Jon Hamilton Jon Hamilton is a correspondent for NPR's Science Desk.
Jon Hamilton 2010
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Jon Hamilton

Why The 'Nightmare Superbug' Isn't As Scary As It Sounds

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Pain Really Is All In Your Head And Emotion Controls Intensity

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Eastman Chemical went a step beyond calling Tritan plastic BPA-free, setting off a legal challenge. Eastman hide caption

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Eastman

Beyond BPA: Court Battle Reveals A Shift In Debate Over Plastic Safety

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Juniper Russo walks her dogs with her daughter Vivian (left). Courtesy of Juniper Russo hide caption

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Courtesy of Juniper Russo

Once A Vaccine Skeptic, This Mom Changed Her Mind

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Leaks in a barrier between blood vessels and brain cells could contribute to the development of Alzheimer's. VEM/Science Source hide caption

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VEM/Science Source

Leaky Blood Vessels In The Brain May Lead To Alzheimer's

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Tilda the orangutan, relaxing between gabfests at the Cologne Zoo. Cologne Zoo hide caption

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Cologne Zoo

From The Mouths Of Apes, Babble Hints At Origins of Human Speech

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By measuring activity in different parts of the brain, neuroscientsts can get a sense of how some people will respond to treatments. John Lund/Getty Images hide caption

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John Lund/Getty Images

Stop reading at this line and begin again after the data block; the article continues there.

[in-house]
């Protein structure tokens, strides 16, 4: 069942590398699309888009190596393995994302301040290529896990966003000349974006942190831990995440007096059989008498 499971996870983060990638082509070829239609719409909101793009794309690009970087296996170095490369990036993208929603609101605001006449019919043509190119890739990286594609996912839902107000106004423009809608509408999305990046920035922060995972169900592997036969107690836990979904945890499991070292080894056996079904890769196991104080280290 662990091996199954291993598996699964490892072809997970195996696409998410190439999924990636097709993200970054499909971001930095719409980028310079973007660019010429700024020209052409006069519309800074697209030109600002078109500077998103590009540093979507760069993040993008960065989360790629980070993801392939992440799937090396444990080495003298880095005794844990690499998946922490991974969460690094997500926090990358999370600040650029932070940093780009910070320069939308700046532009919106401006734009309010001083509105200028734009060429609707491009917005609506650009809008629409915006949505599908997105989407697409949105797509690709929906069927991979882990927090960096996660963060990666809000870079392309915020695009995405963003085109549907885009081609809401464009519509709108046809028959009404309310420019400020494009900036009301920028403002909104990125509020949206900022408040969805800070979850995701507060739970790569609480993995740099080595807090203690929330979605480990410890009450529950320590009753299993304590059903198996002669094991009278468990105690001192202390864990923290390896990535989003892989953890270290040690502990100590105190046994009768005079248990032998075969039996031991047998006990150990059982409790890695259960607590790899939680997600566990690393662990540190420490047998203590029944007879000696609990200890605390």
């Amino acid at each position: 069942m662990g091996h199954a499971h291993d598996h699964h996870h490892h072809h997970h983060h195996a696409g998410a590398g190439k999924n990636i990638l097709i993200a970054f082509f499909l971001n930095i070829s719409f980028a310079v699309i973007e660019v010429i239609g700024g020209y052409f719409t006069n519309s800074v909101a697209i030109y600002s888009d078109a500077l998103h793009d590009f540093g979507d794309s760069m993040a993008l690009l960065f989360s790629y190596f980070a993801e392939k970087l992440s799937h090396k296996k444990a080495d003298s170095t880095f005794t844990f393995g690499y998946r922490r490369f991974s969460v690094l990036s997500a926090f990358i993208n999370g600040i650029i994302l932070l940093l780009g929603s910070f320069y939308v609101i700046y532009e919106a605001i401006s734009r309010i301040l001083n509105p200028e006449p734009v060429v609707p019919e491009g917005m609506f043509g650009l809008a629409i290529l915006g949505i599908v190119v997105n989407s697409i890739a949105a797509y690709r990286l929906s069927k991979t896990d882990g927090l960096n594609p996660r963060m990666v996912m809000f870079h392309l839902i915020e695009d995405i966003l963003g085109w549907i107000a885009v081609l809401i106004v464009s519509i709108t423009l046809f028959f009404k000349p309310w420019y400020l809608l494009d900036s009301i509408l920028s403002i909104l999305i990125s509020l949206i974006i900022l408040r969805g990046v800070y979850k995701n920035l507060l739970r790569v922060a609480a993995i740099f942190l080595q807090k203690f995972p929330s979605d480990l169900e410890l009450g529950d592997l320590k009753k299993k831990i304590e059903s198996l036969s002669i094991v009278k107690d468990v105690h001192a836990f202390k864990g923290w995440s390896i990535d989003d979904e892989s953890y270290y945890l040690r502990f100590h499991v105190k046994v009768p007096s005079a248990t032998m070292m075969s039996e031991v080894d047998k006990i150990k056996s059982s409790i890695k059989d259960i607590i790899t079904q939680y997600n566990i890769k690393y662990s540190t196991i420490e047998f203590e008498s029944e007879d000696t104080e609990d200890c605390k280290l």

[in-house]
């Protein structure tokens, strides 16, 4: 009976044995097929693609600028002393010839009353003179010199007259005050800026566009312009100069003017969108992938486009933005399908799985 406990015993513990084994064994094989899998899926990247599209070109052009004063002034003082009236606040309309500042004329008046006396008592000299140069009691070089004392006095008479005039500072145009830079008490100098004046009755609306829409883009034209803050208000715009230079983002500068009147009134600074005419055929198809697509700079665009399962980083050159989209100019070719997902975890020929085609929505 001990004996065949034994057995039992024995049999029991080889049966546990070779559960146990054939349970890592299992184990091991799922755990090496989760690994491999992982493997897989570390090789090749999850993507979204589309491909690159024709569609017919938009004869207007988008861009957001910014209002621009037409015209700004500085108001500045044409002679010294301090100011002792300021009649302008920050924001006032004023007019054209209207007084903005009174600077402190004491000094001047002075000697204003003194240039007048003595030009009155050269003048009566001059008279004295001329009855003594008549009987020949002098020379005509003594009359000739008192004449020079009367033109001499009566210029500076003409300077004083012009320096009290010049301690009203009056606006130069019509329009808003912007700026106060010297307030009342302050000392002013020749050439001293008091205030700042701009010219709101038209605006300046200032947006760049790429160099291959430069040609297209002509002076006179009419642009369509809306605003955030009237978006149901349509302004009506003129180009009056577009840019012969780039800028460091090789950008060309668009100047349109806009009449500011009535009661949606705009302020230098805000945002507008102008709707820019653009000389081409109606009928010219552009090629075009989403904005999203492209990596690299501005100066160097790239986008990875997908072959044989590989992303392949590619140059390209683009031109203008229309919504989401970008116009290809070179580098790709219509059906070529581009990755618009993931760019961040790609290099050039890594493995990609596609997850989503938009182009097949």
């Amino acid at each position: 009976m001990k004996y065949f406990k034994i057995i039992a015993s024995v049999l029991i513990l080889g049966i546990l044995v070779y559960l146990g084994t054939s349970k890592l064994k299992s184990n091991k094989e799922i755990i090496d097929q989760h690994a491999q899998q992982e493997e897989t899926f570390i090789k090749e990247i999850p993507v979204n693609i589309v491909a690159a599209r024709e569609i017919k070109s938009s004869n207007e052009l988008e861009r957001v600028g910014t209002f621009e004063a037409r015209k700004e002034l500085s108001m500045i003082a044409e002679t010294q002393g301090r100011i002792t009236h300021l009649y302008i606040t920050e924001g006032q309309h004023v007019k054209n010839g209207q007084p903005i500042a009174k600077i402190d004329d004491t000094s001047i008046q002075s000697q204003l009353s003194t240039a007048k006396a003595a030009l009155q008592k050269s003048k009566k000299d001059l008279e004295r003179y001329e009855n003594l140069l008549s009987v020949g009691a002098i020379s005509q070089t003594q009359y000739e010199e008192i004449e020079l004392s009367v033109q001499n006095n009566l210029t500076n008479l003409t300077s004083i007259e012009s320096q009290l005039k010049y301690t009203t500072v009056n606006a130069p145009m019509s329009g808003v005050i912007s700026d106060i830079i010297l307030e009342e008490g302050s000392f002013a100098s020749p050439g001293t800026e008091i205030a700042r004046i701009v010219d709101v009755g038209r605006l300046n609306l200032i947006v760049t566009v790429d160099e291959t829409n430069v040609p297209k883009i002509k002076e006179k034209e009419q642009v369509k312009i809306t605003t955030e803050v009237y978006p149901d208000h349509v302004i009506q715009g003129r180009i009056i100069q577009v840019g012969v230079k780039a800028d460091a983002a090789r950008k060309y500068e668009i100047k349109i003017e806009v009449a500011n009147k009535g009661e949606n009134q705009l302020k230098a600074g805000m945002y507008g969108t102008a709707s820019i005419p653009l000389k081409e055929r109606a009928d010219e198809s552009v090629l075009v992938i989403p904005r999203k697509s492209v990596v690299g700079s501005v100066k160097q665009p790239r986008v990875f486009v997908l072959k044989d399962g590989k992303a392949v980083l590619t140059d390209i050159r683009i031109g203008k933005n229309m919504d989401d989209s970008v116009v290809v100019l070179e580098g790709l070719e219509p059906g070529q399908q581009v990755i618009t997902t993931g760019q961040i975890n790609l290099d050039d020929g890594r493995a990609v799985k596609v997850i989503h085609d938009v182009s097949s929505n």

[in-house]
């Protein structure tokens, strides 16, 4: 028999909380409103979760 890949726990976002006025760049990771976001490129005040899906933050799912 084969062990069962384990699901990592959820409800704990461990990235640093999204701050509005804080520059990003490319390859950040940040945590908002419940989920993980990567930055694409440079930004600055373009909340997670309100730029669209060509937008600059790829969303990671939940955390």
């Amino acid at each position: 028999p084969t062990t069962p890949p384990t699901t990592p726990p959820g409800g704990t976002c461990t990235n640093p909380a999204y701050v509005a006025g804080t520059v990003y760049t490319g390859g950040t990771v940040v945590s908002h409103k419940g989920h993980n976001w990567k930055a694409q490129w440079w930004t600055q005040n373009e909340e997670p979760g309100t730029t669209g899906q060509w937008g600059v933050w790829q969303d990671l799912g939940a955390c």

Brain Scans May Help Predict Future Problems, And Solutions

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Barotrauma can cause a fish's eyes to pop out of its head and its stomach to be pushed out of its mouth, according to Chris Lowe, a marine scientist at California State, Long Beach. Jon Hamilton/NPR hide caption

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Jon Hamilton/NPR

How Anglers Are Learning To Save Fish That Get 'The Bends'

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Katie Clapp shares a laugh with her son Andy Tranfaglia, 25, at their home in West Newbury, Mass. Andy has a rare genetic condition called fragile X syndrome. Ellen Webber for NPR hide caption

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Ellen Webber for NPR

A Family's Long Search For Fragile X Drug Finds Frustration, Hope

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Microsoft Co-Founder Gives $100 Million To Research Roots Of Cancer

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Bob Smithson, 79, can now hold his head upright and breathe on his own, thanks to a medication for myasthenia gravis. M. Scott Brauer for NPR hide caption

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M. Scott Brauer for NPR

Medicine's Subtle Art Gives A Man The Chance To Breathe Again

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By increasing the amount of serotonin in the spinal cord, an experimental drug helps nerve connections work better. Bee Smith/Ocean/Corbis hide caption

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Bee Smith/Ocean/Corbis

A Drug Might Heal Spinal Injuries By Sparking Nerve Growth

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In sighted people, the part of the brain that recognizes faces is linked to the brain's visual system. But in blind people it seems wired to circuits that process sound. Tina Zellmer/Ikon Images/Corbis hide caption

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Tina Zellmer/Ikon Images/Corbis

Blind From Birth, But Able To Use Sound To 'See' Faces

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